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OT: Poster & Posts Disappeared + Continued Discusion on Boxter Big Brake Conversion.

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OT: Poster & Posts Disappeared + Continued Discusion on Boxter Big Brake Conversion.

 
Old 06-05-2009, 06:52 AM
  #16  
xschop
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The fact that the early hub has smaller outer bearings doesn't make it a weaker hub. The bearings have to be checked more often and replaced sooner than the late ones, Especially if tracked. I wonder how many people had checked their outer bearing preload before a track event prior to their hub failing. This is the #1 cause of bearing failure in any drive system I have ever worked on......( Ring and pinions are no exception either)
When the bearing fails, then the hub will crack under severe load/stresses no doubt.
Since the outter bearing on the EARLY car is the weak link then, do you see a problem with machining that 45mm outter bearing seat to 50mm or 48mm even and installing a larger bearing.( I don't have a late hub on hand to compare right now). I won't get into technicalities, but there are bearings now that put the stock stuff to shame....

magk944 quoted """"""Porsche engineers designed the later hub/spindle combination with bigger bearings and thicker spindles at the same time as they moved the brake discs outboard. Now I can only assume that this was required to support the extra forces from moving the brake disc, but if you disagree you have to ask yourself why they did it"""""

.....Because the service techs were pissed they had to do all the extra steps, (mainly outer bearing preload adjustment) just to change the friggin rotor...LOL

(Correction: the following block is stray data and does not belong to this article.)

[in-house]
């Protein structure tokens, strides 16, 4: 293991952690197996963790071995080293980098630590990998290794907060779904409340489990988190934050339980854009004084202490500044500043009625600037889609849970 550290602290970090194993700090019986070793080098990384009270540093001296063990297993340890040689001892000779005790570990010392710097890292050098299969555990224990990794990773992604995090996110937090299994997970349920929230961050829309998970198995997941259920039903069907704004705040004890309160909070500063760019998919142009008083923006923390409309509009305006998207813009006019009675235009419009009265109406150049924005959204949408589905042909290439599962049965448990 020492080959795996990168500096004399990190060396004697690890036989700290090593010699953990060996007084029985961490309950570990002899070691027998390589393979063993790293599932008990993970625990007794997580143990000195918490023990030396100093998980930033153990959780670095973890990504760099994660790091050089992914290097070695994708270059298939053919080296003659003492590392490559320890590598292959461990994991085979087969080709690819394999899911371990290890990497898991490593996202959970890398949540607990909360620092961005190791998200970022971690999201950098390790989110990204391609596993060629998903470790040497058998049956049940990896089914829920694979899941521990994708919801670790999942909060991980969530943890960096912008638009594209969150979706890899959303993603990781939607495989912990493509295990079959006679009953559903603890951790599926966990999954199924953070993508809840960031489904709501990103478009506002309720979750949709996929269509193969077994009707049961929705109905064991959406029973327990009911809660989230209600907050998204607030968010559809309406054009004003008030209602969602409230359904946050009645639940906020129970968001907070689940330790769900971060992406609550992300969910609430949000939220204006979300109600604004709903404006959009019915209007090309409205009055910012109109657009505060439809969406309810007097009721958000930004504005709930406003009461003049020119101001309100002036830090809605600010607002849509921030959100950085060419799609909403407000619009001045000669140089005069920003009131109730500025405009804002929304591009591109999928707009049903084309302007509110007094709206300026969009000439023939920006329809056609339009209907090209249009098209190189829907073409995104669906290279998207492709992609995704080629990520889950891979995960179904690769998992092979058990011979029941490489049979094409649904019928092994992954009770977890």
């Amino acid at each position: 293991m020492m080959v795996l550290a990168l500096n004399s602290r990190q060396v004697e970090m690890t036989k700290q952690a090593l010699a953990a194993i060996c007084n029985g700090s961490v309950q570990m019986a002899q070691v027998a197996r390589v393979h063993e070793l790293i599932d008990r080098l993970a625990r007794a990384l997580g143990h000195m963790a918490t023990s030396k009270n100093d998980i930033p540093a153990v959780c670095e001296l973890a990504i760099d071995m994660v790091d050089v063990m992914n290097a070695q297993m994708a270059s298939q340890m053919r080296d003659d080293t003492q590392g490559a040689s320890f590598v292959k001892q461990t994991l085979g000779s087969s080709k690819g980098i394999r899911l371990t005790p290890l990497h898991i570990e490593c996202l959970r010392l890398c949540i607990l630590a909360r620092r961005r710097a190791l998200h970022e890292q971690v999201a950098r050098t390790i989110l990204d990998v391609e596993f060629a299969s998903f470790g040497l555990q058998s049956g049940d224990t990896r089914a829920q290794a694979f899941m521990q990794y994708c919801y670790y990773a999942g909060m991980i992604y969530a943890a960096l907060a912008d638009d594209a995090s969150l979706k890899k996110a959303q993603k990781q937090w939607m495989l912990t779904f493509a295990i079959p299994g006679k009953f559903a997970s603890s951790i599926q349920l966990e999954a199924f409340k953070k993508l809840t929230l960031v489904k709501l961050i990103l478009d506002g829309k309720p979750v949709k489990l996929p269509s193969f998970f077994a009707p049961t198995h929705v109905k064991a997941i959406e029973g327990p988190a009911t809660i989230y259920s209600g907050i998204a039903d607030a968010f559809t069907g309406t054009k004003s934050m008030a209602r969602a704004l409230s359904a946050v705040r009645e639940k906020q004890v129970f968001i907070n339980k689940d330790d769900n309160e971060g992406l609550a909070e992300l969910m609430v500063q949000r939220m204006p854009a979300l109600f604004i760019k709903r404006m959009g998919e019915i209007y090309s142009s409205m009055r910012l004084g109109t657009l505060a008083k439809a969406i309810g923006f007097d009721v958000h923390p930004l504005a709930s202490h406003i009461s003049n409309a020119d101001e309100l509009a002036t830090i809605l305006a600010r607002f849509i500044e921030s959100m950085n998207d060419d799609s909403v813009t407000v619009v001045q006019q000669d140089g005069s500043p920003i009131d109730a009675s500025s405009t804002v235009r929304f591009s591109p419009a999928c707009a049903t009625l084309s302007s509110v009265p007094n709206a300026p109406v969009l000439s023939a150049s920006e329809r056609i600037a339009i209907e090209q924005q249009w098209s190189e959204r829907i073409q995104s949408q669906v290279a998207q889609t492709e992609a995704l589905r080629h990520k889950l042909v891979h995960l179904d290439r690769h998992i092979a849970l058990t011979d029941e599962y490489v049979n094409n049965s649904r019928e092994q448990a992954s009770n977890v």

I agree with you that the outer bearing on the late hub is stronger to a degree. If you want to get into the real debate about weather the late outer bearing is ????? stronger than the early bearing, you would dismantle the two different bearings and do a surface contact calculation between each's roller and races. I'm sure the Late outer bearing would be a little more, but not so significant because of the fact that the EARLY SPINDLE's axle is a smaller Dia. allowing for larger rollers in it's smaller outter bearing. Depending on how much can be machined from the EARLY outer bearing seat, the stock Late outer bearing size/strength can be surpassed.

Last edited by xschop; 06-05-2009 at 07:51 AM.
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Old 06-05-2009, 08:32 AM
  #17  
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I believe IB issue is offering anything en mass requires the offeror to be a Sponsor, not just a member... this is regardless of size.

That being said, it is up to the Mods to police this, and a simple heads up to a MOD can prevent thread deletion if you ask for permission first... I have seen a number of "MOD OK'd" group buys by non sponsors... BUT if you abuse it (like asking for permission every other week) you will most likely be told no, get a sponsorship (they do have entry level sponsorships for little guys, but it is still prohibitive unless you can create enough depth in you offerings, or are that much of an entusiast to not mind spending a few hundred dollars a month to be able to offer to the comunity...

There are other sites available, sites that do not require sponsorship, but they following there is smaller than here, so you get a smaller audience, and yes IB does monitor those other sites as well as comms here, so don't try trolling RL re-directing buisness to the other sites, it can get you banned for TOS violations...
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Old 06-05-2009, 09:01 AM
  #18  
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Originally Posted by xschop View Post
...magk944 quoted """"""Porsche engineers designed the later hub/spindle combination with bigger bearings and thicker spindles at the same time as they moved the brake discs outboard. Now I can only assume that this was required to support the extra forces from moving the brake disc, but if you disagree you have to ask yourself why they did it"""""

.....Because the service techs were pissed they had to do all the extra steps, (mainly outer bearing preload adjustment) just to change the friggin rotor...LOL
...
True, that might be the case, but you still have to ask yourself why they increased the size of the spindles and the bearings when they moved the brakes about 1.5in outwards on the hubs. They also added some extra material in the casting on late hubs, thick supporting webs running from the middle to the front of the hub at the flange.